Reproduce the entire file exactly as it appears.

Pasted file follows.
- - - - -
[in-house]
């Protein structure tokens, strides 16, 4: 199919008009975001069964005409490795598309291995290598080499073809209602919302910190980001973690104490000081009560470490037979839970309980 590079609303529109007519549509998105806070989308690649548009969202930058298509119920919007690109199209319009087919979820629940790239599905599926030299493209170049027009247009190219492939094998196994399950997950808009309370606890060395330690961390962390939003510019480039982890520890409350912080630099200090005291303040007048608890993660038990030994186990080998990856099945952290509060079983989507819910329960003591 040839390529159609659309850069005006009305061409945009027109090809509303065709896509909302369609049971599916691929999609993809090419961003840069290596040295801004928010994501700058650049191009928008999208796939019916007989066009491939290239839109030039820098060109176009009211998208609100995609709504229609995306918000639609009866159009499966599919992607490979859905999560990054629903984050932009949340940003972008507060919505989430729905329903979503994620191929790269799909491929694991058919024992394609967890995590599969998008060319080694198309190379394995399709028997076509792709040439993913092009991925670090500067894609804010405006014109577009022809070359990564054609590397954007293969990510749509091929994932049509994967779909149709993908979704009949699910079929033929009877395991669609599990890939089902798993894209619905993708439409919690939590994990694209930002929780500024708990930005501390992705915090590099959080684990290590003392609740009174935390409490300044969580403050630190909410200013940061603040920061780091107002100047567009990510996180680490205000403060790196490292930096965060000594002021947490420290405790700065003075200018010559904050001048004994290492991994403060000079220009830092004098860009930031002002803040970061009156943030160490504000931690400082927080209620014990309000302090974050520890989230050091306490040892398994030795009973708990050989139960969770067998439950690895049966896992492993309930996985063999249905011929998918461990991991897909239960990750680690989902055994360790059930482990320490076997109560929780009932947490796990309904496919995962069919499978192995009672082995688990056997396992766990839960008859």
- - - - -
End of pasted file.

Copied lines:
[in-house]
């Protein structure tokens, strides 16, 4: 199919008009975001069964005409490795598309291995290598080499073809209602919302910190980001973690104490000081009560470490037979839970309980 590079609303529109007519549509998105806070989308690649548009969202930058298509119920919007690109199209319009087919979820629940790239599905599926030299493209170049027009247009190219492939094998196994399950997950808009309370606890060395330690961390962390939003510019480039982890520890409350912080630099200090005291303040007048608890993660038990030994186990080998990856099945952290509060079983989507819910329960003591 040839390529159609659309850069005006009305061409945009027109090809509303065709896509909302369609049971599916691929999609993809090419961003840069290596040295801004928010994501700058650049191009928008999208796939019916007989066009491939290239839109030039820098060109176009009211998208609100995609709504229609995306918000639609009866159009499966599919992607490979859905999560990054629903984050932009949340940003972008507060919505989430729905329903979503994620191929790269799909491929694991058919024992394609967890995590599969998008060319080694198309190379394995399709028997076509792709040439993913092009991925670090500067894609804010405006014109577009022809070359990564054609590397954007293969990510749509091929994932049509994967779909149709993908979704009949699910079929033929009877395991669609599990890939089902798993894209619905993708439409919690939590994990694209930002929780500024708990930005501390992705915090590099959080684990290590003392609740009174935390409490300044969580403050630190909410200013940061603040920061780091107002100047567009990510996180680490205000403060790196490292930096965060000594002021947490420290405790700065003075200018010559904050001048004994290492991994403060000079220009830092004098860009930031002002803040970061009156943030160490504000931690400082927080209620014990309000302090974050520890989230050091306490040892398994030795009973708990050989139960969770067998439950690895049966896992492993309930996985063999249905011929998918461990991991897909239960990750680690989902055994360790059930482990320490076997109560929780009932947490796990309904496919995962069919499978192995009672082995688990056997396992766990839960008859």